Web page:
What Are The Parts of an Air Conditioner?
If you’re about to buy a new cooling system, or even if you’re a homeowner that just wants to know more about them, having a better understanding of the parts of air conditioner units and how they work is a great place to start. Once you know the parts of an air conditioner and how they work can also help you identify performance problems when they arise. Redman Services shares the main parts of an AC unit and explains how they work to cool your home.
Main Parts of Air Conditioner Units
Before we talk about how the system works, let us first introduce you to the parts of air conditioners. This information will help you understand the critical components of your cooling system. The main components include:
- Evaporator coil: The evaporator coil sits within the indoor furnace or air handler. This component removes heat from the indoor air.
- Compressor: The compressor pressurizes the refrigerant. It sits within the outdoor unit.
- Condenser coil: The condenser coil is located inside the outdoor unit. Its job is to release heat from the refrigerant.
- Condenser fan: The condenser fan in the outdoor unit keeps air moving over the condenser coils.
- Expansion valve: The expansion valve regulates the flow of refrigerant between the evaporator and condenser coils.
- Blower: The blower is within the indoor unit. It circulates cooled air through ducts and into the home’s living areas.
How Air Conditioners Work
Now that you have an understanding of the parts of central air conditioning systems, you’ll be able to recognize the different components and the roles they play in the cooling process. Air conditioners actually work by extracting the heat from a space and transferring it outside of the dwelling. They don’t chill the air somehow, or generate cool air, which is a common misconception.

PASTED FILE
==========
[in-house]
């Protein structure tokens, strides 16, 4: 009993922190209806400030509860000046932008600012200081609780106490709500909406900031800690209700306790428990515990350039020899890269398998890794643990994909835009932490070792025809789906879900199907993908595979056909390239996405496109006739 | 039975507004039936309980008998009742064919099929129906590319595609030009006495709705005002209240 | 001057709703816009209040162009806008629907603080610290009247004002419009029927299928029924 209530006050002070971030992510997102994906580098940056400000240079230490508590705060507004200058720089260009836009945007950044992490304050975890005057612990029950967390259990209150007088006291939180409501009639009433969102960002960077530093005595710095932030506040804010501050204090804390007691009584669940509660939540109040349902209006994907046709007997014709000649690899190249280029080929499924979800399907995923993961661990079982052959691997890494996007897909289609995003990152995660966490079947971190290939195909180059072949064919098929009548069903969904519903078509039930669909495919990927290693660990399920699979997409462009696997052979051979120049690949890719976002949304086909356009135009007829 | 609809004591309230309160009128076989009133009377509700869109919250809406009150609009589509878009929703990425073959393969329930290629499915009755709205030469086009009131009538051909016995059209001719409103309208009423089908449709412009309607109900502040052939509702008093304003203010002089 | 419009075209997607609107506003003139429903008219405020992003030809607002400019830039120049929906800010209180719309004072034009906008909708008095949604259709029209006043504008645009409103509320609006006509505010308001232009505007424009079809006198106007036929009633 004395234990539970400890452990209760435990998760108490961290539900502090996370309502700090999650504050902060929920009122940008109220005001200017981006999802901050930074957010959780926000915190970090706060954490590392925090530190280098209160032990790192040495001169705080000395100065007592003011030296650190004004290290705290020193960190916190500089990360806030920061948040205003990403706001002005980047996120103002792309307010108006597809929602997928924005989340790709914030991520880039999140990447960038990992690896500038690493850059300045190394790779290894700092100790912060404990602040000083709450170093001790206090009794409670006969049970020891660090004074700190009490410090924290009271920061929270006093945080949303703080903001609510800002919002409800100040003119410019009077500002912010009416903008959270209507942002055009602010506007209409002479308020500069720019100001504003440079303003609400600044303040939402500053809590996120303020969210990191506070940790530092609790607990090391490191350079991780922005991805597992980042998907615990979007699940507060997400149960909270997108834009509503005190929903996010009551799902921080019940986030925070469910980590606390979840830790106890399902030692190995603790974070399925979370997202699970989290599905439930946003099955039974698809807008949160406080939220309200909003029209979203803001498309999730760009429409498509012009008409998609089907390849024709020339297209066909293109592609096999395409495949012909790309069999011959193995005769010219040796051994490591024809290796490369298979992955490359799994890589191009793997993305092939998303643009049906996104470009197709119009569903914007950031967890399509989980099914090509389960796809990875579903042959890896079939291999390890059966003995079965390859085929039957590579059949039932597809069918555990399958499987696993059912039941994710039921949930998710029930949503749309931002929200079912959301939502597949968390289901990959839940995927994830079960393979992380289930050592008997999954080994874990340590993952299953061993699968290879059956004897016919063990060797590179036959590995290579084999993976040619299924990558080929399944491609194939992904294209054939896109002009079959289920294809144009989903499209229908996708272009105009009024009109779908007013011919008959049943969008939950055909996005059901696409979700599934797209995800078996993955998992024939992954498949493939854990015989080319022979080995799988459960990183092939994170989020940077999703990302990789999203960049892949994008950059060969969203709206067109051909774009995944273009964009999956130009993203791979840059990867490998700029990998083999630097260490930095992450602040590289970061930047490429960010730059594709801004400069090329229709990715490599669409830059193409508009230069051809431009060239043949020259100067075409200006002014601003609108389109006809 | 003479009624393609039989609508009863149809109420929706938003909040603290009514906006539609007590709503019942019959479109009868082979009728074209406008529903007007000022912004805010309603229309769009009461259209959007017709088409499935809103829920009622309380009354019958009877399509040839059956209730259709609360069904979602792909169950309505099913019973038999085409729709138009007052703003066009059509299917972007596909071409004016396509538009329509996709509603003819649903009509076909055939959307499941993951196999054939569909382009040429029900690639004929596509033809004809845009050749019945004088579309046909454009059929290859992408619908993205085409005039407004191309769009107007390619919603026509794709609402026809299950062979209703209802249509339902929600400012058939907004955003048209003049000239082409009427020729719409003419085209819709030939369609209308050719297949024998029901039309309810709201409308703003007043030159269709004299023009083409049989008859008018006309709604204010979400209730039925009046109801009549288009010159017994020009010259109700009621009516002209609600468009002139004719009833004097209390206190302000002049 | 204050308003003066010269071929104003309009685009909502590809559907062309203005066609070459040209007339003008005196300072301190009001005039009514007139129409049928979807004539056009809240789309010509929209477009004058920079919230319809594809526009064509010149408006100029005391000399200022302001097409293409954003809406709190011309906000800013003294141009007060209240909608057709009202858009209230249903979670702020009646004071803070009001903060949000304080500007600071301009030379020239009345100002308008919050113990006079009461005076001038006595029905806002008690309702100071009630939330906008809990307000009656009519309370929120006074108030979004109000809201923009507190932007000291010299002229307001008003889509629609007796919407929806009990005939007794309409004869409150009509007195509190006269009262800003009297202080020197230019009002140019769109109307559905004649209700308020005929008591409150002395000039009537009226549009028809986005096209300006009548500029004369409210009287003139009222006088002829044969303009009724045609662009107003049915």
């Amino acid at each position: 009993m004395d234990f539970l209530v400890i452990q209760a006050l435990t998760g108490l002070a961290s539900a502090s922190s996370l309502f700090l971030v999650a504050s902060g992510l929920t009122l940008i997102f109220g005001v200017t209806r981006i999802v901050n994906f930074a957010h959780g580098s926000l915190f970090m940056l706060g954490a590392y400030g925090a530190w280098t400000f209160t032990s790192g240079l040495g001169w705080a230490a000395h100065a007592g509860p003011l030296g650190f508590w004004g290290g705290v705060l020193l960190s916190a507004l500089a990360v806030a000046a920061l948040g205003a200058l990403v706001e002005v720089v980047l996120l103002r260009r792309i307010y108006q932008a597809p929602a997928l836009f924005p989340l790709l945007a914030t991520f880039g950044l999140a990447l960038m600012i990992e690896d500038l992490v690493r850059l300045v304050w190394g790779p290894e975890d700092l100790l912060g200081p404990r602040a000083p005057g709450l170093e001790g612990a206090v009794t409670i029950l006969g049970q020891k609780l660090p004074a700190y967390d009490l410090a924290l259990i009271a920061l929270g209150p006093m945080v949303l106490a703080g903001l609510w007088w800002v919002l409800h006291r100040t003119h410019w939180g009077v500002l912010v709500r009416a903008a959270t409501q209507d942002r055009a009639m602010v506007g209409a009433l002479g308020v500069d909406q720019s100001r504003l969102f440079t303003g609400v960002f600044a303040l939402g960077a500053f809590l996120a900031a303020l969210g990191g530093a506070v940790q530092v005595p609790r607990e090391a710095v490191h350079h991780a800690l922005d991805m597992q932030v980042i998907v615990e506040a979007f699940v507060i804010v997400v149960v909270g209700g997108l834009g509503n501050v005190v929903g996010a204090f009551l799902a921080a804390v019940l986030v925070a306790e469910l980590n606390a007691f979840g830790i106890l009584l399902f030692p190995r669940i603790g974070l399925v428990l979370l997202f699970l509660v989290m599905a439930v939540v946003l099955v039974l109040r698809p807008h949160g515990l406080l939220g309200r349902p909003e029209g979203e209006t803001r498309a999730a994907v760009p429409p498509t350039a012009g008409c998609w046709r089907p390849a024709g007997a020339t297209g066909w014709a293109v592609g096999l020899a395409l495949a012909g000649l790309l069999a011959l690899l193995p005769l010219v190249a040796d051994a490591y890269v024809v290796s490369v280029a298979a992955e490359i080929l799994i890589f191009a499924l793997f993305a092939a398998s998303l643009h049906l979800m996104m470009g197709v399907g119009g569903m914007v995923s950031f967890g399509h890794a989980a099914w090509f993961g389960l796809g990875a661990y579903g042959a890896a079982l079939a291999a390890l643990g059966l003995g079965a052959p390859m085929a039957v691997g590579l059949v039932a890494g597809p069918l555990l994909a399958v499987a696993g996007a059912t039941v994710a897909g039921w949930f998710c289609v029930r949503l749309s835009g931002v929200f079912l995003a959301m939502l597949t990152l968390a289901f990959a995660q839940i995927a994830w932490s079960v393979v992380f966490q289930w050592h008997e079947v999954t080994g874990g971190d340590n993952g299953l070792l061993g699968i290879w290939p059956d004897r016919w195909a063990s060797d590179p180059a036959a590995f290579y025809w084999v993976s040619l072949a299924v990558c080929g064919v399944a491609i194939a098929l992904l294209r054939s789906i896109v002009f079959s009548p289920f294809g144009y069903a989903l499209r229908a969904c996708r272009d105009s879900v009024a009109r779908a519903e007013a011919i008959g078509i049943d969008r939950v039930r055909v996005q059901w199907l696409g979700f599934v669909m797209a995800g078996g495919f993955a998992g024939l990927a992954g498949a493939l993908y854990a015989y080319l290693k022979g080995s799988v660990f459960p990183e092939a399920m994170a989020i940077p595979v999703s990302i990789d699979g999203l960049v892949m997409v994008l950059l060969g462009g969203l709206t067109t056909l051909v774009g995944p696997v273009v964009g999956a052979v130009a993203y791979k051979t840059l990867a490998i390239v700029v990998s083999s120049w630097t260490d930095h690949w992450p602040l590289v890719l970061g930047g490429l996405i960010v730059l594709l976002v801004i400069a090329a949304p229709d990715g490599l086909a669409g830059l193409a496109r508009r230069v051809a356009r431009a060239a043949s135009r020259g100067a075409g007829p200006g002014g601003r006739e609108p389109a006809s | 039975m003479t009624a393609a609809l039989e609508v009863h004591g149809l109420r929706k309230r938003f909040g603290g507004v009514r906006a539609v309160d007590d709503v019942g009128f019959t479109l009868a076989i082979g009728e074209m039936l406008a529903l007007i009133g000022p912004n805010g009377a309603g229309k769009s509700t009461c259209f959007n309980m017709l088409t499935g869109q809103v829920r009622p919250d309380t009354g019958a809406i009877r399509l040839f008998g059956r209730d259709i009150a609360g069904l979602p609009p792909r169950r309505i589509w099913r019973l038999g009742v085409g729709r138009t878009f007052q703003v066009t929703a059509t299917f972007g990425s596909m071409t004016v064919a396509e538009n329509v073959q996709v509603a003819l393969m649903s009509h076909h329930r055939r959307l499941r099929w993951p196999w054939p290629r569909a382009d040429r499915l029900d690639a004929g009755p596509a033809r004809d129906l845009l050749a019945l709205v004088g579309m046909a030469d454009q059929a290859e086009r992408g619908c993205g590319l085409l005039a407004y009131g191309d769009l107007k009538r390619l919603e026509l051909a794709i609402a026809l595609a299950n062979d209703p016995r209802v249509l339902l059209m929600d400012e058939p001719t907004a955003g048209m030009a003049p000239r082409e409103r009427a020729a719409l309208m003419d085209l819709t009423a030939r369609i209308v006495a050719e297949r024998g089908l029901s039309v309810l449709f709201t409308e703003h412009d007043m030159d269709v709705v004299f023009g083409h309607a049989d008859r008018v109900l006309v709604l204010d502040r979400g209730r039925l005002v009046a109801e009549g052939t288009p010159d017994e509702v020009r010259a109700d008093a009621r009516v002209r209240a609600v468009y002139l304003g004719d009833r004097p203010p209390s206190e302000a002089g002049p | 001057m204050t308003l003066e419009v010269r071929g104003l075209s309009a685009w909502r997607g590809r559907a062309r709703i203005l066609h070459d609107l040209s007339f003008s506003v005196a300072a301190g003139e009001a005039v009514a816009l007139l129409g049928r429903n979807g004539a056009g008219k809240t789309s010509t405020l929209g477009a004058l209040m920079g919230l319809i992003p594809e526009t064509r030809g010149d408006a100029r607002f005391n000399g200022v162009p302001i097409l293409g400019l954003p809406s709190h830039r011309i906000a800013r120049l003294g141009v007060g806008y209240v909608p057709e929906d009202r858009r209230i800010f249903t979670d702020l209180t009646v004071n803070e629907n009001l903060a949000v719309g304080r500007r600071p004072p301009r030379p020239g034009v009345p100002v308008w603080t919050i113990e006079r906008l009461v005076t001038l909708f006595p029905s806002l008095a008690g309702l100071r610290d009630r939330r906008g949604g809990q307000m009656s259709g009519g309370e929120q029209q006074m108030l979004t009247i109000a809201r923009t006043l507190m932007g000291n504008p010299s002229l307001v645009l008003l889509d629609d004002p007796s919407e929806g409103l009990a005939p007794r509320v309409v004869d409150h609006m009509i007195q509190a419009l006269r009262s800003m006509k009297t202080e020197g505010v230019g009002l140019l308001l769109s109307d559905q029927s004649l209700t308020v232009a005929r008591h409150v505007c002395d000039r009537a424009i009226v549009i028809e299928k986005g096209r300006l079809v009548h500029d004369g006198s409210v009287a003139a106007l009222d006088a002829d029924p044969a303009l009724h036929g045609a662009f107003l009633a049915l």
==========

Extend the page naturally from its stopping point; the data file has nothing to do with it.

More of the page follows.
As warm air circulates through the indoor unit and passes over the evaporator coil where the air cools down. The evaporator coils contain liquid refrigerant that absorbs the heat within the air to lower air temperature. This process causes the refrigerant to warm up and convert into a gaseous form. The refrigerant gas travels through the refrigerant lines toward the compressor in the outdoor unit.
The refrigerant gas is compressed as it enters the condenser. Compression of the gas raises its temperature, decreases its volume, and places it under pressure. The refrigerant then leaves the compressor.
Refrigerant reaches the condenser coils in gas form. The condenser fan continuously blows outdoor air over the condenser coils to assist in the heat released by the refrigerant. The refrigerant lets off the heat and the outside air absorbs it. During this process, the refrigerant cools down, transforming it from a gas back into a liquid.
The refrigerant then travels through the refrigerant lines back to the indoor parts of air conditioning system. It passes through the expansion valve, which regulates the flow of refrigerant into the evaporator coil. The cool liquid refrigerant then moves into the evaporator coil once again, cooling the coils and beginning the cooling cycle once more.
Call Redman Services For Answers to Your Air Conditioning Questions
We hope this explanation of the parts of air conditioner units and how they work will help you better understand the air conditioning process. If you have any questions or suspect there are parts of air conditioner units not working correctly, call Redman Services right away for air conditioner installation and repair.